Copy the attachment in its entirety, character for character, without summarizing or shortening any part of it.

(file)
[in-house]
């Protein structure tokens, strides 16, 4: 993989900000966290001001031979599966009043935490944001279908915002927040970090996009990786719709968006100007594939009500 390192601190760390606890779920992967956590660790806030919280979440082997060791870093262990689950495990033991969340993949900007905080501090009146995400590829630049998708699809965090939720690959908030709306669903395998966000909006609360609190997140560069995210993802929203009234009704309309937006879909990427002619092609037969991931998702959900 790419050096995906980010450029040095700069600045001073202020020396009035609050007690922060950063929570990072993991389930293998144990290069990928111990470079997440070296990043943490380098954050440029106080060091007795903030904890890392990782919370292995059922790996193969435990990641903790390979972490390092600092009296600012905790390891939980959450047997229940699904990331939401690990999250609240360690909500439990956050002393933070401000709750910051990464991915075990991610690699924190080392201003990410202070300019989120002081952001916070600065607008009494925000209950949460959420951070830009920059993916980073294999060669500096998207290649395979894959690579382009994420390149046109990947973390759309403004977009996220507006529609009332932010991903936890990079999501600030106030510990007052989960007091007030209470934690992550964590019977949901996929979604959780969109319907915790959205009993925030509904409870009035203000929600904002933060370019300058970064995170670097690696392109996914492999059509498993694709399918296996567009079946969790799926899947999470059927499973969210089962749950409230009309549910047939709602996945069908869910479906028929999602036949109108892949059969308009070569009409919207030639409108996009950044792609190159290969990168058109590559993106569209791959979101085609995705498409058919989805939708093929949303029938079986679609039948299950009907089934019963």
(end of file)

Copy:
[in-house]
């Protein structure tokens, strides 16, 4: 993989900000966290001001031979599966009043935490944001279908915002927040970090996009990786719709968006100007594939009500 390192601190760390606890779920992967956590660790806030919280979440082997060791870093262990689950495990033991969340993949900007905080501090009146995400590829630049998708699809965090939720690959908030709306669903395998966000909006609360609190997140560069995210993802929203009234009704309309937006879909990427002619092609037969991931998702959900 790419050096995906980010450029040095700069600045001073202020020396009035609050007690922060950063929570990072993991389930293998144990290069990928111990470079997440070296990043943490380098954050440029106080060091007795903030904890890392990782919370292995059922790996193969435990990641903790390979972490390092600092009296600012905790390891939980959450047997229940699904990331939401690990999250609240360690909500439990956050002393933070401000709750910051990464991915075990991610690699924190080392201003990410202070300019989120002081952001916070600065607008009494925000209950949460959420951070830009920059993916980073294999060669500096998207290649395979894959690579382009994420390149046109990947973390759309403004977009996220507006529609009332932010991903936890990079999501600030106030510990007052989960007091007030209470934690992550964590019977949901996929979604959780969109319907915790959205009993925030509904409870009035203000929600904002933060370019300058970064995170670097690696392109996914492999059509498993694709399918296996567009079946969790799926899947999470059927499973969210089962749950409230009309549910047939709602996945069908869910479906028929999602036949109108892949059969308009070569009409919207030639409108996009950044792609190159290969990168058109590559993106569209791959979101085609995705498409058919989805939708093929949303029938079986679609039948299950009907089934019963």